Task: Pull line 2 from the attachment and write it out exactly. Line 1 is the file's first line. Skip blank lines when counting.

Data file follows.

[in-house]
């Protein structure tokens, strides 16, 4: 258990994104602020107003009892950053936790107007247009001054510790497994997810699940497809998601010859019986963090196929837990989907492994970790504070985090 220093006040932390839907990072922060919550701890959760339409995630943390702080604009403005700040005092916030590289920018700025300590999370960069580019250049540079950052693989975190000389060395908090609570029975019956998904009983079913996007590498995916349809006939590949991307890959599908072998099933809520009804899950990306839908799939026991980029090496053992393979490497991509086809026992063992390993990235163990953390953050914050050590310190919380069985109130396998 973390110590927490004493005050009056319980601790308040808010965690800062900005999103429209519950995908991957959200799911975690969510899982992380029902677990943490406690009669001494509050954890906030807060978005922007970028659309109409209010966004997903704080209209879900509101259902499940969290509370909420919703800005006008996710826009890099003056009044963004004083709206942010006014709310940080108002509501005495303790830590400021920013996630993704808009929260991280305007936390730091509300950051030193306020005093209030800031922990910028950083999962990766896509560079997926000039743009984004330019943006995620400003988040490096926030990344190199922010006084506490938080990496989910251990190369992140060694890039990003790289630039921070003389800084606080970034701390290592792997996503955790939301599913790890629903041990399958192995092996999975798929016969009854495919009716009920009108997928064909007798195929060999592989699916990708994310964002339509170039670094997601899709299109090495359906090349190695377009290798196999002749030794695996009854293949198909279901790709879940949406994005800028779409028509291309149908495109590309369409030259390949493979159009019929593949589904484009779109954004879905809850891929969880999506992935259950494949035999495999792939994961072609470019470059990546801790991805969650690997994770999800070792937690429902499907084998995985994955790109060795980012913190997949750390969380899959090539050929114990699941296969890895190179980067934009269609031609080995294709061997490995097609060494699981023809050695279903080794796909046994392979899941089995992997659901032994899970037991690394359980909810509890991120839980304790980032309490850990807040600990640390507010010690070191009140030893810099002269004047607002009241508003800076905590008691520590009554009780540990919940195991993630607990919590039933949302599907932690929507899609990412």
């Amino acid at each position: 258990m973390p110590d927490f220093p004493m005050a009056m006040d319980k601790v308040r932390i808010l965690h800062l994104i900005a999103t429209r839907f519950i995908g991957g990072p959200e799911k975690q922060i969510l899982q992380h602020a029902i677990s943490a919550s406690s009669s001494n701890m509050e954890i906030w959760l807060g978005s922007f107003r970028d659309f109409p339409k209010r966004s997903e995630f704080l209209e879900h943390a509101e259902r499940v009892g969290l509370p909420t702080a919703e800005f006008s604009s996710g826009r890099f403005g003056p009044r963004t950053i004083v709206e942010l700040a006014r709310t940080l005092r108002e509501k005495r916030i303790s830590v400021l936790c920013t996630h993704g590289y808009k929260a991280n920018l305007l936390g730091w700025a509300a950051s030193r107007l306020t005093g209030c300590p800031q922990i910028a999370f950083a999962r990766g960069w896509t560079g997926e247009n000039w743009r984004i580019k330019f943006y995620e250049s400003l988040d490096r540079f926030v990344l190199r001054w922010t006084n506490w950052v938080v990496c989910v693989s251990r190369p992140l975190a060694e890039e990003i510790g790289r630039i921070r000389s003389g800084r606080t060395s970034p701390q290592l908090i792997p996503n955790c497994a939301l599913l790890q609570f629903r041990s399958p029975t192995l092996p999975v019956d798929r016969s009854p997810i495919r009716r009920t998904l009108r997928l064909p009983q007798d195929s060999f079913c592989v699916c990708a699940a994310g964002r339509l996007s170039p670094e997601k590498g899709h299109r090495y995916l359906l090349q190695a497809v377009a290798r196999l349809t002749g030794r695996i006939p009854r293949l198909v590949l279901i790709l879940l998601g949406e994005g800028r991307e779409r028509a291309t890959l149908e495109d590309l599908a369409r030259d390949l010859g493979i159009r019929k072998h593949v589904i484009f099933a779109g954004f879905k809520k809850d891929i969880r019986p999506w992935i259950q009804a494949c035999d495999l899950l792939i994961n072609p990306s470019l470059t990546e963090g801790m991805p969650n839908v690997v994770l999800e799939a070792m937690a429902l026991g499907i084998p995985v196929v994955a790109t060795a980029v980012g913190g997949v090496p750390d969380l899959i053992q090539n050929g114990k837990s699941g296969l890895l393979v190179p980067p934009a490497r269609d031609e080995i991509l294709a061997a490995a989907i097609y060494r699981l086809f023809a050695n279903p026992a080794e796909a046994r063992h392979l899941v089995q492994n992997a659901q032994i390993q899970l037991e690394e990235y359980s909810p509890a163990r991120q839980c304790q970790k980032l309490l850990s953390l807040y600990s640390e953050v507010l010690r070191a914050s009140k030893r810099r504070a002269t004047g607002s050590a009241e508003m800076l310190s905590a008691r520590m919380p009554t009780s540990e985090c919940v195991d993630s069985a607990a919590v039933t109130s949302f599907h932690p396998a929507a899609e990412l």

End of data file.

């Protein structure tokens, strides 16, 4: 258990994104602020107003009892950053936790107007247009001054510790497994997810699940497809998601010859019986963090196929837990989907492994970790504070985090 220093006040932390839907990072922060919550701890959760339409995630943390702080604009403005700040005092916030590289920018700025300590999370960069580019250049540079950052693989975190000389060395908090609570029975019956998904009983079913996007590498995916349809006939590949991307890959599908072998099933809520009804899950990306839908799939026991980029090496053992393979490497991509086809026992063992390993990235163990953390953050914050050590310190919380069985109130396998 973390110590927490004493005050009056319980601790308040808010965690800062900005999103429209519950995908991957959200799911975690969510899982992380029902677990943490406690009669001494509050954890906030807060978005922007970028659309109409209010966004997903704080209209879900509101259902499940969290509370909420919703800005006008996710826009890099003056009044963004004083709206942010006014709310940080108002509501005495303790830590400021920013996630993704808009929260991280305007936390730091509300950051030193306020005093209030800031922990910028950083999962990766896509560079997926000039743009984004330019943006995620400003988040490096926030990344190199922010006084506490938080990496989910251990190369992140060694890039990003790289630039921070003389800084606080970034701390290592792997996503955790939301599913790890629903041990399958192995092996999975798929016969009854495919009716009920009108997928064909007798195929060999592989699916990708994310964002339509170039670094997601899709299109090495359906090349190695377009290798196999002749030794695996009854293949198909279901790709879940949406994005800028779409028509291309149908495109590309369409030259390949493979159009019929593949589904484009779109954004879905809850891929969880999506992935259950494949035999495999792939994961072609470019470059990546801790991805969650690997994770999800070792937690429902499907084998995985994955790109060795980012913190997949750390969380899959090539050929114990699941296969890895190179980067934009269609031609080995294709061997490995097609060494699981023809050695279903080794796909046994392979899941089995992997659901032994899970037991690394359980909810509890991120839980304790980032309490850990807040600990640390507010010690070191009140030893810099002269004047607002009241508003800076905590008691520590009554009780540990919940195991993630607990919590039933949302599907932690929507899609990412």